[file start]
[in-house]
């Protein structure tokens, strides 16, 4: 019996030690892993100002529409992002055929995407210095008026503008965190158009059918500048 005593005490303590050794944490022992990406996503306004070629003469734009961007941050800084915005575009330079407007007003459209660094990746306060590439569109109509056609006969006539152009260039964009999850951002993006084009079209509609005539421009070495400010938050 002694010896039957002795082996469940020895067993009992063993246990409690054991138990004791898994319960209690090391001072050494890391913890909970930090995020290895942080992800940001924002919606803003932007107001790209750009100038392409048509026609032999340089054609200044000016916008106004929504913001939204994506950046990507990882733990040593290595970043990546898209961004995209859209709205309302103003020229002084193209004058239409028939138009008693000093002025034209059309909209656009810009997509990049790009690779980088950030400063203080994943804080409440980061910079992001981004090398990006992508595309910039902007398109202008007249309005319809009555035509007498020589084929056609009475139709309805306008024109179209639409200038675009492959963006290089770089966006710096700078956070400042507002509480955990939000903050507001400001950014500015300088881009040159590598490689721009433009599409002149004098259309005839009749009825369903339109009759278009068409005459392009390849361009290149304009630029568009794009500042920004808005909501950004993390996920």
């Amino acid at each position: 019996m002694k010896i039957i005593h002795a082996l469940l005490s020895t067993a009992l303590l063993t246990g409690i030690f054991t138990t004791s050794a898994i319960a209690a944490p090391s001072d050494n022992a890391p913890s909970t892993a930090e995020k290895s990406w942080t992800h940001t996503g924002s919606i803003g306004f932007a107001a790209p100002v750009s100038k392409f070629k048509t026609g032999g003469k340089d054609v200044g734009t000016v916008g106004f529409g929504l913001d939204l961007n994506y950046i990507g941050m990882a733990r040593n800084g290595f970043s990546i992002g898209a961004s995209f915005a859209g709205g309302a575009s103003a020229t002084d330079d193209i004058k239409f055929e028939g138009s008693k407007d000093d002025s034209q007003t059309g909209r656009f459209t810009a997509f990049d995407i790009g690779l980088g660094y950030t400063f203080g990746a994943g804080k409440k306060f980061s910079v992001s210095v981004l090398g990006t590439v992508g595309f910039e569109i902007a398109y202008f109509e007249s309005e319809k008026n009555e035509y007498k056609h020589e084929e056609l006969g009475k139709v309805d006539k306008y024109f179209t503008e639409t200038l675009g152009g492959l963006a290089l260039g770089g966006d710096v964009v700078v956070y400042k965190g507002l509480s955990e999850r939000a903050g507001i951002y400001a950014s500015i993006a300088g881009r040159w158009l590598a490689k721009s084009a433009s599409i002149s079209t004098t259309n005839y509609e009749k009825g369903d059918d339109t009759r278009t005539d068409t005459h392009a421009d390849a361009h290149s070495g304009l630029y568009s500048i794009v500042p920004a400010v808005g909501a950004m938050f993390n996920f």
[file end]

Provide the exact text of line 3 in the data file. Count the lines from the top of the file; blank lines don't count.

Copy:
């Amino acid at each position: 019996m002694k010896i039957i005593h002795a082996l469940l005490s020895t067993a009992l303590l063993t246990g409690i030690f054991t138990t004791s050794a898994i319960a209690a944490p090391s001072d050494n022992a890391p913890s909970t892993a930090e995020k290895s990406w942080t992800h940001t996503g924002s919606i803003g306004f932007a107001a790209p100002v750009s100038k392409f070629k048509t026609g032999g003469k340089d054609v200044g734009t000016v916008g106004f529409g929504l913001d939204l961007n994506y950046i990507g941050m990882a733990r040593n800084g290595f970043s990546i992002g898209a961004s995209f915005a859209g709205g309302a575009s103003a020229t002084d330079d193209i004058k239409f055929e028939g138009s008693k407007d000093d002025s034209q007003t059309g909209r656009f459209t810009a997509f990049d995407i790009g690779l980088g660094y950030t400063f203080g990746a994943g804080k409440k306060f980061s910079v992001s210095v981004l090398g990006t590439v992508g595309f910039e569109i902007a398109y202008f109509e007249s309005e319809k008026n009555e035509y007498k056609h020589e084929e056609l006969g009475k139709v309805d006539k306008y024109f179209t503008e639409t200038l675009g152009g492959l963006a290089l260039g770089g966006d710096v964009v700078v956070y400042k965190g507002l509480s955990e999850r939000a903050g507001i951002y400001a950014s500015i993006a300088g881009r040159w158009l590598a490689k721009s084009a433009s599409i002149s079209t004098t259309n005839y509609e009749k009825g369903d059918d339109t009759r278009t005539d068409t005459h392009a421009d390849a361009h290149s070495g304009l630029y568009s500048i794009v500042p920004a400010v808005g909501a950004m938050f993390n996920f």